Svendsen: String Quartet in A minor; Octet in A

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WORKS: String Quartet in A minor; Octet in A
PERFORMER: Kontra Quartet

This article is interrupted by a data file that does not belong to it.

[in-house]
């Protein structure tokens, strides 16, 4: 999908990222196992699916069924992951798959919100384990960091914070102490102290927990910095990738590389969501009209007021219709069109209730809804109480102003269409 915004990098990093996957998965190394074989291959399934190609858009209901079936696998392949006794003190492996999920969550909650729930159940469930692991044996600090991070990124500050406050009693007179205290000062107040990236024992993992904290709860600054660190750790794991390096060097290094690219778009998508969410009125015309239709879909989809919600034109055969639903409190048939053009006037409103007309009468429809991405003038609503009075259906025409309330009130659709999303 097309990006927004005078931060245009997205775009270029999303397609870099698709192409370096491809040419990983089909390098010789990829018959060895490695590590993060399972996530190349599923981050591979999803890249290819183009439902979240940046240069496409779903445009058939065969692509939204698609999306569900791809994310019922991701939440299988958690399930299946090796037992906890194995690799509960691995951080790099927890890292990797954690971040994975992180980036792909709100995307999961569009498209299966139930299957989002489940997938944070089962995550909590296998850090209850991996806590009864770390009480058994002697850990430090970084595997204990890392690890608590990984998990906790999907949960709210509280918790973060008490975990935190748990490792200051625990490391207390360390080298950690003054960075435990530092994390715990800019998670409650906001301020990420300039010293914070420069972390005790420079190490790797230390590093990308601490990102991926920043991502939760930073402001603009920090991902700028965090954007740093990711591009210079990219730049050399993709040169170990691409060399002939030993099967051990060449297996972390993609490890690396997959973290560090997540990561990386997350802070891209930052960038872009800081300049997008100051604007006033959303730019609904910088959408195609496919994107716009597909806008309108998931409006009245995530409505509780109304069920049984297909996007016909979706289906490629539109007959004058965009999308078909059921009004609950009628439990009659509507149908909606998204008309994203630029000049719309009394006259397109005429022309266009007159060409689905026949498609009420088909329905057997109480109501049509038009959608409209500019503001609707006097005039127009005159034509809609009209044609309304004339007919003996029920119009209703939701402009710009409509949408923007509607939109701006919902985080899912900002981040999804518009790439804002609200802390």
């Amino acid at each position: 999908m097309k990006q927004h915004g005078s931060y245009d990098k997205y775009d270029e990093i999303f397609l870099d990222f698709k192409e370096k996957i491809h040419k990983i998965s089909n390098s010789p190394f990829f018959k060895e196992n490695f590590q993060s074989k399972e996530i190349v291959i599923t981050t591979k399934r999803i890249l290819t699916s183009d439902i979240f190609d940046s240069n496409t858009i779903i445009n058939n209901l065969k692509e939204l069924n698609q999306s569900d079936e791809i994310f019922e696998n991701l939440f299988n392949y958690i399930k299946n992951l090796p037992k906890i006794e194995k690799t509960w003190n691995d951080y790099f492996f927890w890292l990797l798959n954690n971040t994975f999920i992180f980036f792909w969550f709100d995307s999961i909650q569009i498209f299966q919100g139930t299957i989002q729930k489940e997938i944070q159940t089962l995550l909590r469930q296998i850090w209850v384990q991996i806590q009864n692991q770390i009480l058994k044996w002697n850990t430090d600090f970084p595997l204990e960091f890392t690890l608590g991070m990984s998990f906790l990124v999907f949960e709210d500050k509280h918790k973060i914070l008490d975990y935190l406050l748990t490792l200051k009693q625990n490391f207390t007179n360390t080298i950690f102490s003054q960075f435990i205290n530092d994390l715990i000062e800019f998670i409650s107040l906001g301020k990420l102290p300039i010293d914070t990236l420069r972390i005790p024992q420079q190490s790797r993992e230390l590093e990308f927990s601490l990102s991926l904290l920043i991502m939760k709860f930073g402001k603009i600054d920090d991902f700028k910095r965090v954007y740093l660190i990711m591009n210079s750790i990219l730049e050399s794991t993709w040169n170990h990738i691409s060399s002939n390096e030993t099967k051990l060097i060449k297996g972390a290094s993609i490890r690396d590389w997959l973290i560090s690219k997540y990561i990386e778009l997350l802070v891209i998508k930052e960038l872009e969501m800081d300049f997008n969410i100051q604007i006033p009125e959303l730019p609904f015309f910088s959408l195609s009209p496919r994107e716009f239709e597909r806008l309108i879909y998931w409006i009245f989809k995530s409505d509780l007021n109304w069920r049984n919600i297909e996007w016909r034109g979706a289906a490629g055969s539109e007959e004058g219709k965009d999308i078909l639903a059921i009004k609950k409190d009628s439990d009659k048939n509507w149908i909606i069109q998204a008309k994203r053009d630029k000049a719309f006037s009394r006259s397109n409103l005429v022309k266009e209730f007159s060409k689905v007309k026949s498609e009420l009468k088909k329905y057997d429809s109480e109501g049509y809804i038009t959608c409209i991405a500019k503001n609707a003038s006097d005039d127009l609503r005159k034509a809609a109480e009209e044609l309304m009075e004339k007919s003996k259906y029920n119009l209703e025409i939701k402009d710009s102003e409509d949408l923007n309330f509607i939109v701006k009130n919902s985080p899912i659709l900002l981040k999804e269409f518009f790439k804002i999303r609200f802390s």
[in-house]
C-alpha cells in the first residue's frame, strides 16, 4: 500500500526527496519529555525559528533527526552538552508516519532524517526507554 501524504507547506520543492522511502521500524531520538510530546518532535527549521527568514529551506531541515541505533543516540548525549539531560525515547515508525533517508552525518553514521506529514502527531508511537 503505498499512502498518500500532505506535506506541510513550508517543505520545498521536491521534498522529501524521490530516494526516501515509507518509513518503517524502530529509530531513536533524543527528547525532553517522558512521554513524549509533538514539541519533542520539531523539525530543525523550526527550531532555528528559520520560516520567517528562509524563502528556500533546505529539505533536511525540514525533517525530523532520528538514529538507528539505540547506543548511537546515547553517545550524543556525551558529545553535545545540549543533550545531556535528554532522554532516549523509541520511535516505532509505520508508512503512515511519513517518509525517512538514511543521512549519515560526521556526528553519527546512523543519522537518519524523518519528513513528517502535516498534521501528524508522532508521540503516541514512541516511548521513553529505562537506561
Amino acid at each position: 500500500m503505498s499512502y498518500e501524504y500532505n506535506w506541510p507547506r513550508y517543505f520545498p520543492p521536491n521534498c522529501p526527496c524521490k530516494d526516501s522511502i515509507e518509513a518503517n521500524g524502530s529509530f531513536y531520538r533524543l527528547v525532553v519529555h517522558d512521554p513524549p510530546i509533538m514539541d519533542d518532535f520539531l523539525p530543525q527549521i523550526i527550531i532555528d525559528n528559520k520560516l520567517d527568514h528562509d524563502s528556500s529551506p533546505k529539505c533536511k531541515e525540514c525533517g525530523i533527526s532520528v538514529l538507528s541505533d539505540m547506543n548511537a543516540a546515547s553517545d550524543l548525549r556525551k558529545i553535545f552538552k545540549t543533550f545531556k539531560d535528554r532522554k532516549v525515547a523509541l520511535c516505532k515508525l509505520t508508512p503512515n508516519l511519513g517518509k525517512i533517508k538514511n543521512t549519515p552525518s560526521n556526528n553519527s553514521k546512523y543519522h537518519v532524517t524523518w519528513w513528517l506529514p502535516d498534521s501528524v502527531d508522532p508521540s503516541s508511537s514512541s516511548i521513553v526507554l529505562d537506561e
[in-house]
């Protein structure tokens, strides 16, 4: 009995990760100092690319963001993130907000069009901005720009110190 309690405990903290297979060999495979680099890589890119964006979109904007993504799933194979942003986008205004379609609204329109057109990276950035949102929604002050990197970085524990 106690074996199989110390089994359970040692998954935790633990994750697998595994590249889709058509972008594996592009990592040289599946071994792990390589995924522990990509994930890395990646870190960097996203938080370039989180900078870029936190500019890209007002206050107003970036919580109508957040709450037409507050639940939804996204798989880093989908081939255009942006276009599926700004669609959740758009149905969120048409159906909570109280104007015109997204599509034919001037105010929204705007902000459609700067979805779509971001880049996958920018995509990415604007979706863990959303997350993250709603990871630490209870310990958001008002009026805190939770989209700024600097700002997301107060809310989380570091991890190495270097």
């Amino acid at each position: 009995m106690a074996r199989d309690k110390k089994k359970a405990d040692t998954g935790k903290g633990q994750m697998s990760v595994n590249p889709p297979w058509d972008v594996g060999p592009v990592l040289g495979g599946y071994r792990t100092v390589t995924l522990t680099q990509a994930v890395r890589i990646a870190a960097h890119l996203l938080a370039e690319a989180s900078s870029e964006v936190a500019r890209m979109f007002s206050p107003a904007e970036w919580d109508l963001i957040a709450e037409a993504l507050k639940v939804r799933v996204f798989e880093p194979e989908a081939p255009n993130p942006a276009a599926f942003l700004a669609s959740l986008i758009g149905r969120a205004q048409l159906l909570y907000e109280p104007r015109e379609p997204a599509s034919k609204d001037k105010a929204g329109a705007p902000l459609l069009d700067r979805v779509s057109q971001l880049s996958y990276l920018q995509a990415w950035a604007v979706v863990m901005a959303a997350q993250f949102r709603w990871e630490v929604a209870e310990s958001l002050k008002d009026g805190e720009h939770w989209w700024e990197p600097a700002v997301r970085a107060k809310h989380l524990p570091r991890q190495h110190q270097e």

These are diverting rarities from Johan Svendsen’s student years in Leipzig (1862-8) – where his compatriot Edvard Grieg also studied. Grieg’s folkloristic simplicity contrasts powerfully with Svendsen’s cosmopolitanism and independent spirit, qualities never fully understood by his teacher, Carl Reinecke. Svendsen’s A minor Quartet (1865) is an impetuous, gripping work: it is played with unswerving authority by the Kontra Quartet. It catches the volcanic fervour of this music wonderfully, and I can’t imagine its performances being bettered. Svendsen’s Octet, influenced as much by Danish composer Niels Gade’s Op. 17 Octet of 1848 as by Mendelssohn’s youthful essay, invokes lush, quasi-orchestral sonorities and bold thematic material of surprising originality. This thrilling account makes out a cast-iron case for another under-subscribed work, and the BIS recording is outstanding. Highly recommended. Michael Jameson